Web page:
A Tropical Rainforest without Monkeys and Parrots?
Guava grows everywhere on the southeast in the Big Island of Hawaii; on roadside, marginal lands, people’s yard and even on lava rock near the ocean. Bananas along with avocado, mango and papaya seems to grow naturally on thin top soil developed over lava rock with abundant rainfall that exceeds over130 incher per year in the rainforest. The wild guava has more seeds than flesh but hybrids are sweet with plenty of juicy pink or white flesh. While there are small birds with high vocal cords, the island is devoid of colorful birds unlike on the Caribbean islands, perhaps the Hawaiian Islands were far removed from continents for bird migration. But if a pair of parrots or parakeets got lost somewhere to end up on the island perhaps on a cruise ship, there is plenty fruits on wild guava and mango trees.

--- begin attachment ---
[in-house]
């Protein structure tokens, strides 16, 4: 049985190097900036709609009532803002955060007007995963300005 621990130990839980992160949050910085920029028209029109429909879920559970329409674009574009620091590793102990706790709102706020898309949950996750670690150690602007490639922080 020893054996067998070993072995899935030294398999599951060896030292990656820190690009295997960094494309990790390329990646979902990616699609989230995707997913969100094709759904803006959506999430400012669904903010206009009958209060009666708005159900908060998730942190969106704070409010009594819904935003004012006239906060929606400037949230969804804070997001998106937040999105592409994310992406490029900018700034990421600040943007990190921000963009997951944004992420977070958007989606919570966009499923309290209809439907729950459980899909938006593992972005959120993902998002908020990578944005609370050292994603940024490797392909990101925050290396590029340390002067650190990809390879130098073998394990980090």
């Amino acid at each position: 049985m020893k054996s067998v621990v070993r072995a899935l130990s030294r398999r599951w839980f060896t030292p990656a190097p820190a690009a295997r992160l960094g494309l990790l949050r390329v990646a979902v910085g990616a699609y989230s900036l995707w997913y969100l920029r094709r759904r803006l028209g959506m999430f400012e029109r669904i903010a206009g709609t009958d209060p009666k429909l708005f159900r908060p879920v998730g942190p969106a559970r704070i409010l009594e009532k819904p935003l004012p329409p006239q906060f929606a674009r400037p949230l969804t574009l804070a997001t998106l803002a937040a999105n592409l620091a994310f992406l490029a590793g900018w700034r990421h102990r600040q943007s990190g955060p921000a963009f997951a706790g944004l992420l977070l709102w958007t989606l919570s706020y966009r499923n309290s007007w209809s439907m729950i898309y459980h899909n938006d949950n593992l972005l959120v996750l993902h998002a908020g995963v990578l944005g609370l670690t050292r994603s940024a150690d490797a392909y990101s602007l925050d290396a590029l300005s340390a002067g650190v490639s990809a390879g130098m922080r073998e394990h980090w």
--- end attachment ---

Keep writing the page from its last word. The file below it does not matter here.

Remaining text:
Few Cardinals were spotted here and there; perhaps somebody brought from the mainland and let go into the wild on the island. Just imagine a dense tropical rain forest in Puna district on the Big Island has no monkeys, parrots, macaws or parakeets. The USDA shall consider releasing colorful birds and monkeys into the wild on the Big Island brought from the zoos on the mainland that were certified disease free to balance the eco-system on the Big Island and other islands of Hawaii. With plenty wild fruits, colorful birds and monkeys, and all the rain, it will be a real rain forest. No tropical rainforest is complete without monkeys and parrots. Yeah.